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Education In India Can Bridge The Economic DivideBy Expert Author: kalpesh kumar
Education in India has to play the role of an enabler in bridging the technology divide and thus bringing about economic and social change. In a developing economy such as India, with population of over one billion people, imparting basic all-round education to each of its citizen is a mammoth challenge in itself.
The Indian Constitution guarantees free schooling and mandatory Education in India for all in the age group of 6 to 14 years, according to the Right to Education Act. But there is still a long way to go for the country to attain 100% literacy and reach out to disadvantage section of the large and diverse society in every nook and corner of the country.
The system of Education in India has three broad levels- primary, secondary and higher education. There are multiple boards of education in India with a central board and respective state boards. India has both government and private schools and colleges at all the above three levels.
The system of Education in India has been the subject of scrutiny for various reasons such as quality of education, teaching methodologies, infrastructure woes in government schools as well as exorbitant fees in private institutions. Another repetitive grouse about the system of Education in India is that it is oriented towards learning by rote rather than learning by understanding and application.
Take for example the subject of Environmental Education. In learning by rote the student, would learn various arguments for sustainable environment policies and practices. However, how much of this knowledge will the student be able to apply in his or her daily life is a question that cannot be answered.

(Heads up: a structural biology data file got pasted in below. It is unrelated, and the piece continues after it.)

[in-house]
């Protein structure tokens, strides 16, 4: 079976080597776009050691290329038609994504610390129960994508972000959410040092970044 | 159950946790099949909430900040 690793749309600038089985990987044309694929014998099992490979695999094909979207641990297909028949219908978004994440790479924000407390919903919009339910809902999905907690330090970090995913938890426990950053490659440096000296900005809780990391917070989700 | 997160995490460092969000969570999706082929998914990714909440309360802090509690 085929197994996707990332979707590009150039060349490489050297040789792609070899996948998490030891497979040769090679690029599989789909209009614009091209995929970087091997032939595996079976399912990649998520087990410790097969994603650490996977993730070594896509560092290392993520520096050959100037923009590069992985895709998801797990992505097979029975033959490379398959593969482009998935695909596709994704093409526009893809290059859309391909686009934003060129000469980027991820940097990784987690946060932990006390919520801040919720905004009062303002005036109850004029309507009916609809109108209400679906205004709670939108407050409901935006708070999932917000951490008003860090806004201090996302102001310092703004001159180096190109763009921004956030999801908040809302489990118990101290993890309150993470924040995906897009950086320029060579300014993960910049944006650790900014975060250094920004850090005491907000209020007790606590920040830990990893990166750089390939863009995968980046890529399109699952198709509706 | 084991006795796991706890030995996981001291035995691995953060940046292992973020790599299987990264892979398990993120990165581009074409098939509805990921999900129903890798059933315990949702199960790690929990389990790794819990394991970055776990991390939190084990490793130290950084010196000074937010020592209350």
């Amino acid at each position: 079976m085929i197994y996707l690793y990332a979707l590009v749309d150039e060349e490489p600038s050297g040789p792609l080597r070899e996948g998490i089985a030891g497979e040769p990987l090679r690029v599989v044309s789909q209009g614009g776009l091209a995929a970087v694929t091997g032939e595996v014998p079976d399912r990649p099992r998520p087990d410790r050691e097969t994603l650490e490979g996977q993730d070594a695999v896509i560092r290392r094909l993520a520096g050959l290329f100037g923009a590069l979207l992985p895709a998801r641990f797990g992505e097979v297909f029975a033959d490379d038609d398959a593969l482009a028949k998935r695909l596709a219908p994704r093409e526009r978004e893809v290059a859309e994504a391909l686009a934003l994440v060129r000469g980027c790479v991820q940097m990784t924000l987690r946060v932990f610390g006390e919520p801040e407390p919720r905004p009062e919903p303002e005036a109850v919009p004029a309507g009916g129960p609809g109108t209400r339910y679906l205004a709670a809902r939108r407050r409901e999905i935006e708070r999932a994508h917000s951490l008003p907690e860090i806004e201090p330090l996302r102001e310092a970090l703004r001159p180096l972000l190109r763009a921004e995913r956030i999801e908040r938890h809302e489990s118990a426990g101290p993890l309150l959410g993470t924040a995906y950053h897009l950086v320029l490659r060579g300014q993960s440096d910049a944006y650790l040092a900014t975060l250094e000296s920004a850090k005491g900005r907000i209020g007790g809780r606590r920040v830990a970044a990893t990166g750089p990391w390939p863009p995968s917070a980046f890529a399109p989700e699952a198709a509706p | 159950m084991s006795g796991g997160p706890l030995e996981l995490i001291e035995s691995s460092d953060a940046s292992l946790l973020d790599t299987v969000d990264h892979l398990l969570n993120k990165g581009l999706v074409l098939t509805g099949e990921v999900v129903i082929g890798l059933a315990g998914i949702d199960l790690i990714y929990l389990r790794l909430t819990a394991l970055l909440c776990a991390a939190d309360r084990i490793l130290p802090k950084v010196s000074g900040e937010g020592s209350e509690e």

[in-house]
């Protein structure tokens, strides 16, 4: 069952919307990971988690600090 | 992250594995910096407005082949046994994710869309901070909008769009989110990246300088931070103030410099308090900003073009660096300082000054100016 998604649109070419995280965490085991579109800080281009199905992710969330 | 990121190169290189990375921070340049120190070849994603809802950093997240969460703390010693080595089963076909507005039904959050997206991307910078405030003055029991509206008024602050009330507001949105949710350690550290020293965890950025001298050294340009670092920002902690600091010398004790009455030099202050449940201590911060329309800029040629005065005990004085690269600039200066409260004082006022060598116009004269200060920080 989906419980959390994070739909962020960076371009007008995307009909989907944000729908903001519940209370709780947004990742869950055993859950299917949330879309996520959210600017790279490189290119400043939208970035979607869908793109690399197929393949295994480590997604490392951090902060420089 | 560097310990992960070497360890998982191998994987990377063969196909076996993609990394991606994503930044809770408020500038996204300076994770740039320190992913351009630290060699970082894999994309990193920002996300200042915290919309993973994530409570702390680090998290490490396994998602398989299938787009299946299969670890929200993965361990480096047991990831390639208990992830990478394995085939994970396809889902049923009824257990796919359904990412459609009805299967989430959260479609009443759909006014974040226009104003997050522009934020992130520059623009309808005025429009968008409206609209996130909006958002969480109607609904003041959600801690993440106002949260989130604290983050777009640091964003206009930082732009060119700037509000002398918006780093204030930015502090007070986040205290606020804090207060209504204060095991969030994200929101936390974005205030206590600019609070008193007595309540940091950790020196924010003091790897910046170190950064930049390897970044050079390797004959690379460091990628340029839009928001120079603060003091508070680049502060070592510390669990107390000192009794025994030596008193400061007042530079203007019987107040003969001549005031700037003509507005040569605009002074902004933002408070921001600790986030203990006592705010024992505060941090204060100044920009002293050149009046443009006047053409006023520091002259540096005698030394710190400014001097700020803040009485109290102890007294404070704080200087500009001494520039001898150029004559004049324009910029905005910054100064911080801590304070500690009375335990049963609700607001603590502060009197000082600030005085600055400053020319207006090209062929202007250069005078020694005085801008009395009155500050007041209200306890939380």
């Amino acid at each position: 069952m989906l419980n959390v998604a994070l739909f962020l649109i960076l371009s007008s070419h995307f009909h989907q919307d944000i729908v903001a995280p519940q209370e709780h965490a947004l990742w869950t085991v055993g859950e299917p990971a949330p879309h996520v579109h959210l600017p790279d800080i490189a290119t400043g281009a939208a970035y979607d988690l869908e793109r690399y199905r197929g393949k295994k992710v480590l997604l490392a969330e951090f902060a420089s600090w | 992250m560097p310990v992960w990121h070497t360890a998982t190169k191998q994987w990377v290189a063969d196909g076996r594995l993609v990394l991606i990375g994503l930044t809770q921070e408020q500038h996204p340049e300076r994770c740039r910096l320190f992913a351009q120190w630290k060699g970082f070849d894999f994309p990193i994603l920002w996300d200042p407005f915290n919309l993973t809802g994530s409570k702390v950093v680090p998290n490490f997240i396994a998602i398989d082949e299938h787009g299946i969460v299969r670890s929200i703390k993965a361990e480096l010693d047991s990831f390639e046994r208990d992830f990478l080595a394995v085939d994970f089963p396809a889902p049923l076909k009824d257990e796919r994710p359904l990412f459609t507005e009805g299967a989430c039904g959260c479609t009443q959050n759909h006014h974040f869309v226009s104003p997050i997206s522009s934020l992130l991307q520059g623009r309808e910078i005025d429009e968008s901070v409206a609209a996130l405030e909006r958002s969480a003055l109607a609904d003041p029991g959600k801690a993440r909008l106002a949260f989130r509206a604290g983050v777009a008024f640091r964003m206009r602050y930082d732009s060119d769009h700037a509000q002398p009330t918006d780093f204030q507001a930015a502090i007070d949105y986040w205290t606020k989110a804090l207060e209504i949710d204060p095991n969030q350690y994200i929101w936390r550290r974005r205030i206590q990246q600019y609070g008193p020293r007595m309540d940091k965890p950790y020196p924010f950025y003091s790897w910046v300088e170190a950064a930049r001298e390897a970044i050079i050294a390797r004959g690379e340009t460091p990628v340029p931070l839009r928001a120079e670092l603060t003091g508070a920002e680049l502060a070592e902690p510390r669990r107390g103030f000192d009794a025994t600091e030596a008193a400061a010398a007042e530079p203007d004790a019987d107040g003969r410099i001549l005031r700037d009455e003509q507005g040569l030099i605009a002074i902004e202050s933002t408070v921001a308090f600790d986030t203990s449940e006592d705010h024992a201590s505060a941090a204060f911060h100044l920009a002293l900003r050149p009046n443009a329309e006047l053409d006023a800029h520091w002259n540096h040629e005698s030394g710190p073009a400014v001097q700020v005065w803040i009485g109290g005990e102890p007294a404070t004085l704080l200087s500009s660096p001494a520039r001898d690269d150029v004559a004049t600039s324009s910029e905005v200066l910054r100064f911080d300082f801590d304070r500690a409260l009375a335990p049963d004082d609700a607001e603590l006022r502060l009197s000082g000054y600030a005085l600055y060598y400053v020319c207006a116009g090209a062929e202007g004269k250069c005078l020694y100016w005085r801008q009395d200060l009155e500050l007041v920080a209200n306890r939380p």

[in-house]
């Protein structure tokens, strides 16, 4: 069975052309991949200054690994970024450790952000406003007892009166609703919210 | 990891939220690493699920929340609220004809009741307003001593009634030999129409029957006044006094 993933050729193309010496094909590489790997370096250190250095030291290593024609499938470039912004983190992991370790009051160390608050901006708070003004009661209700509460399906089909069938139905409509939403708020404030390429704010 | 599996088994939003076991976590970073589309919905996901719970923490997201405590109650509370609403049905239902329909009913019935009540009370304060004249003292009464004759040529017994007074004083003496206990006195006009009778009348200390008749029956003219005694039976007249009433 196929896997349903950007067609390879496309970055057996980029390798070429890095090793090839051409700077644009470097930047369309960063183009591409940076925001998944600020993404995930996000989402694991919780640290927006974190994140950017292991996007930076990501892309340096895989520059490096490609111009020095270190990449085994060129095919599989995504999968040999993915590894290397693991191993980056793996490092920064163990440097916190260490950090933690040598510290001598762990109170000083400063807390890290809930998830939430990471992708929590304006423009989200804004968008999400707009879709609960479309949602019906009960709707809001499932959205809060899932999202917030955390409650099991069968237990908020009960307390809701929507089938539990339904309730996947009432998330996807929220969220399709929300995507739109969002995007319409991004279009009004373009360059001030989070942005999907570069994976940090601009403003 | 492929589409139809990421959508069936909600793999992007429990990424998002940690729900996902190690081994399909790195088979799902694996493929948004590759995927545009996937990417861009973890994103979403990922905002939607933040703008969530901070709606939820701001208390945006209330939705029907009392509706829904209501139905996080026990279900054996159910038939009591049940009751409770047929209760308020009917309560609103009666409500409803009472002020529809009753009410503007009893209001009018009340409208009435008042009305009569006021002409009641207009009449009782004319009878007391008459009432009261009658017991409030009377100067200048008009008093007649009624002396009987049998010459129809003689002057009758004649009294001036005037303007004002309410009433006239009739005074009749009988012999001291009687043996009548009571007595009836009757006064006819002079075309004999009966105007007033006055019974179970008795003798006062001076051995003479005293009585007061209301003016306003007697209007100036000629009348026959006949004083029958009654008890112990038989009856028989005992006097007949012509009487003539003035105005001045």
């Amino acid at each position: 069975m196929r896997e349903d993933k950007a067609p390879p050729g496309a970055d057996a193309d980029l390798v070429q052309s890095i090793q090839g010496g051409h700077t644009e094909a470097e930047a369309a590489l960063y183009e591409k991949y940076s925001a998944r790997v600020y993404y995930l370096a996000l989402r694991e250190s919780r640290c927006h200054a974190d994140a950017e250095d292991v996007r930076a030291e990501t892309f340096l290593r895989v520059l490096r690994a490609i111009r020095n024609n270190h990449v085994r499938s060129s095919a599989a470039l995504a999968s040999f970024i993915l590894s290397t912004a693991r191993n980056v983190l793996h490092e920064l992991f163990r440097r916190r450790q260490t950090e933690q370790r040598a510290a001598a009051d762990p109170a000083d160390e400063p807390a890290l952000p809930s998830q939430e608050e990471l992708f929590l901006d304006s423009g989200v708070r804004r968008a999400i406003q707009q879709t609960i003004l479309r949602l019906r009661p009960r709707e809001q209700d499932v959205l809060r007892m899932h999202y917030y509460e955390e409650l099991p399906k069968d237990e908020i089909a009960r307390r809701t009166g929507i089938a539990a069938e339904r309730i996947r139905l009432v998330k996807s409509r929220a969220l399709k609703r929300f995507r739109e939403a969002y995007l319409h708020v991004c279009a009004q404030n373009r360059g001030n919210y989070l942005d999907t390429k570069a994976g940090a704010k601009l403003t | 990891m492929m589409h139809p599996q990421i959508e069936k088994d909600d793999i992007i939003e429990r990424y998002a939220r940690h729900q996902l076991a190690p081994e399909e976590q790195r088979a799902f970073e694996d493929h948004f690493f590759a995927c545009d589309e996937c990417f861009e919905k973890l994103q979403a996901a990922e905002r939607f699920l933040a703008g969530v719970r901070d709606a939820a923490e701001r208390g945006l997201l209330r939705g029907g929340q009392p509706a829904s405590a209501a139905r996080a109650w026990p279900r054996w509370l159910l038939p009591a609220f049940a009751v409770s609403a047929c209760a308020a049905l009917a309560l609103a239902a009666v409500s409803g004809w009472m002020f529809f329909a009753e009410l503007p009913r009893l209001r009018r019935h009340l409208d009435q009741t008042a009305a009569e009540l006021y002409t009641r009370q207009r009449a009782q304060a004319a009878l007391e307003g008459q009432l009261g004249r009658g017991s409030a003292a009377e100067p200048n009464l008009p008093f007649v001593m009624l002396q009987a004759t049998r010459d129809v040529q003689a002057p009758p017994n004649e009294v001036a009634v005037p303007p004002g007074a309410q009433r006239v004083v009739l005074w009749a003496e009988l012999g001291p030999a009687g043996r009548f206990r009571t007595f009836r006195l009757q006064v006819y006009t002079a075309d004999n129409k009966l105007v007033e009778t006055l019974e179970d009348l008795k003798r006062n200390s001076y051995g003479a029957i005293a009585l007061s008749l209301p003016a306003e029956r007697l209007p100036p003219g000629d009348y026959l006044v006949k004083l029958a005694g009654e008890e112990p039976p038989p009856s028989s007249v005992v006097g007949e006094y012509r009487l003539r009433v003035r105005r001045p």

Environmental Education comprises elements of intangible behaviour change that have to be accomplished as a result of learning. If the student learns by rote about need to save water but does not understand how to do his or her bit by using and wasting less water in the daily chores every day – the effort is wasted.
Additionally, challenges, such as lack of infrastructure and basic facilities as well as skill-based versus rote-based education, make it difficult for Education in India to bridge the economic divide.
Here, government as well as corporate and civil societies can play a key role to accelerate the spread of Education in India, especially to the remotest areas and the neglected groups. In fact, corporate and NGOs can act as catalysts to reforms and prove to be an important aid towards achieving 100% literacy.
Businesses can extend support beyond just granting money. They can contribute in sustainable education at all levels of primary, secondary or higher education. They better understand the business needs and thus can create talent pool and future workforce through their initiatives.
Though, with time, the system of Education in India has progressed there is still a long way to go.
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